Great ecological benefit will be gained if effective barriers can be constructed to control the movement of invasive common carp. Carp feeding habits lead to an over-enrichment of nutrients in lakes that dramatically reduces water quality and ecosystem health. Bajer et al.  demonstrated that in Minnesota lakes, juvenile carp are recruited from nursery lakes to larger water bodies through small connecting channels. Reducing juvenile carp recruitment through the use of a barrier at the entrances to the interconnecting channels could prove useful in an integrated carp management plan for the entire watershed. Current barrier technologies are not well suited for these sites due to the shallow water and rapidly changing water level. This research focuses on the use of bubble curtain barriers, which has been relatively ignored in previous barrier studies, as a barrier technology that shows promise for this application. Bubble curtains generate distinct acoustic and hydrodynamic fields, and through proper manipulation could be used to deter juvenile carp migration.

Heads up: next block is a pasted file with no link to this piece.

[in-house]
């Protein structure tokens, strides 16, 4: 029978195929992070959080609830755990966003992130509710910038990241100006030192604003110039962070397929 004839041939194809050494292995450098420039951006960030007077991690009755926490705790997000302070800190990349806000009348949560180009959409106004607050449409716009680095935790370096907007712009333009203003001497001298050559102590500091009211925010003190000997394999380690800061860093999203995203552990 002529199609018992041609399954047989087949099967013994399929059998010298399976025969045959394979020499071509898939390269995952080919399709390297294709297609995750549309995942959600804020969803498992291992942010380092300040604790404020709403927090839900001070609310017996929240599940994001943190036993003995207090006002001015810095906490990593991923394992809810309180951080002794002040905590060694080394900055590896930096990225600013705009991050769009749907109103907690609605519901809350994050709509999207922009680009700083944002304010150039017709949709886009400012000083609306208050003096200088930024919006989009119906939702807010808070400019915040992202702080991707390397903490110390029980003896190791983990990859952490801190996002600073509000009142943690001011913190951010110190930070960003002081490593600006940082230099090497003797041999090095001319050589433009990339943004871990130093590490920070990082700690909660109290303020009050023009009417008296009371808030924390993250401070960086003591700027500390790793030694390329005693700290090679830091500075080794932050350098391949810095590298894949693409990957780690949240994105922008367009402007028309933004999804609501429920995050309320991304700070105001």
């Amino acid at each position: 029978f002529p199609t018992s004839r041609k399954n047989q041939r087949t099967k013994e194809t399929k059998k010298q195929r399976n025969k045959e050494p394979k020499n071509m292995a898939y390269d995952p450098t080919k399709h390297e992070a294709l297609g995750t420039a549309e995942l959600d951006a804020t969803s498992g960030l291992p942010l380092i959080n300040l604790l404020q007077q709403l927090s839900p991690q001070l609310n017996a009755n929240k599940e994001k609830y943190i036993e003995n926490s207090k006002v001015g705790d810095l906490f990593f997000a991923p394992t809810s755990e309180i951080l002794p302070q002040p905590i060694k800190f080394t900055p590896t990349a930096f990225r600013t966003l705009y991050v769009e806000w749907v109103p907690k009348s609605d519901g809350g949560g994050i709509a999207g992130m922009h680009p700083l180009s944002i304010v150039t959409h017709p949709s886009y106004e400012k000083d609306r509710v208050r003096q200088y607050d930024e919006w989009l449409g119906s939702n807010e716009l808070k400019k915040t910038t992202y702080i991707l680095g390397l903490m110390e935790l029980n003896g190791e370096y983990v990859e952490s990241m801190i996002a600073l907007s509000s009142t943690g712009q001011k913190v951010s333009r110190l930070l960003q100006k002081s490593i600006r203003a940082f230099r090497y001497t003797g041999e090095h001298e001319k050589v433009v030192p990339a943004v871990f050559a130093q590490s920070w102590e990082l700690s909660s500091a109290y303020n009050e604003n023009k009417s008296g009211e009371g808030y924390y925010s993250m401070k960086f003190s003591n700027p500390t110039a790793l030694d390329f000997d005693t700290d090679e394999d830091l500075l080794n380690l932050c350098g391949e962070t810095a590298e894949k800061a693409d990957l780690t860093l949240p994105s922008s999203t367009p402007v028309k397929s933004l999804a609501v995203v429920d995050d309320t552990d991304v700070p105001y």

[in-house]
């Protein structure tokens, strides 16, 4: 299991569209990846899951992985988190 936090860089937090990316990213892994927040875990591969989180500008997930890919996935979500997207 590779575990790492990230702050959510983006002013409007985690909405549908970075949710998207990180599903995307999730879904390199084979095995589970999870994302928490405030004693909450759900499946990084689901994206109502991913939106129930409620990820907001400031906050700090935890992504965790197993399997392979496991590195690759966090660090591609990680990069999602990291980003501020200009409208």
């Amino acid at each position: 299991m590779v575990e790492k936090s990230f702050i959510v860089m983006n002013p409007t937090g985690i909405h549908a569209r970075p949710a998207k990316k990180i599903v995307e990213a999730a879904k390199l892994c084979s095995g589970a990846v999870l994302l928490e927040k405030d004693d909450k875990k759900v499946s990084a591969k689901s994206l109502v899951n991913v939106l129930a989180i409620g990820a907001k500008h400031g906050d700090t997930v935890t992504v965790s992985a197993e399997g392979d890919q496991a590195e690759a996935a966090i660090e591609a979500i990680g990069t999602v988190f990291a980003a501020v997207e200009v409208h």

The initial stage of the barrier design was to quantify and measure the physical fields generated by a bubble curtain. An understanding of the physical fields helps to design full barrier systems by exploiting certain features of the bubble curtains. Experimental data revealed that a coarse-bubble curtain created a weaker flow field, but a stronger acoustic field than a fine-bubble diffuser. The subsequent stage of research included barrier tests with live carp using a PIT tag tracking system, which allowed quantification of carp passage over a barrier sans video recording. Three incrementally stronger bubble barriers were designed. A single diffuser design exhibited a mildly retarding effect of carp passage time (passages were delayed 10-15 sec) but not on the actual number passage attempts. Two separate multi-diffuser barriers (varying in configuration and air-supply) exhibited approximately a 75% decrease in carp passages, in upstream and downstream directions. The reduction of passes for each barrier was calculated by taking the ratio of the number of passages during a barrier-on trial to the number of passages during a control (barrier-off) trial. Carp mobility remained constant between tests, indicating that the two larger barriers did not limit total carp activity, but limited carp passage over the barrier.
This research represents the first stage of characterization of bubble curtain features with respect to carp sensory systems and rigorous testing of bubble barriers under controlled laboratory settings. The experimental results suggest that bubble barriers create a flexible barrier that appears to deter juvenile carp movement in shallow channels, and may prove to be an effective tool in an integrated carp management plan.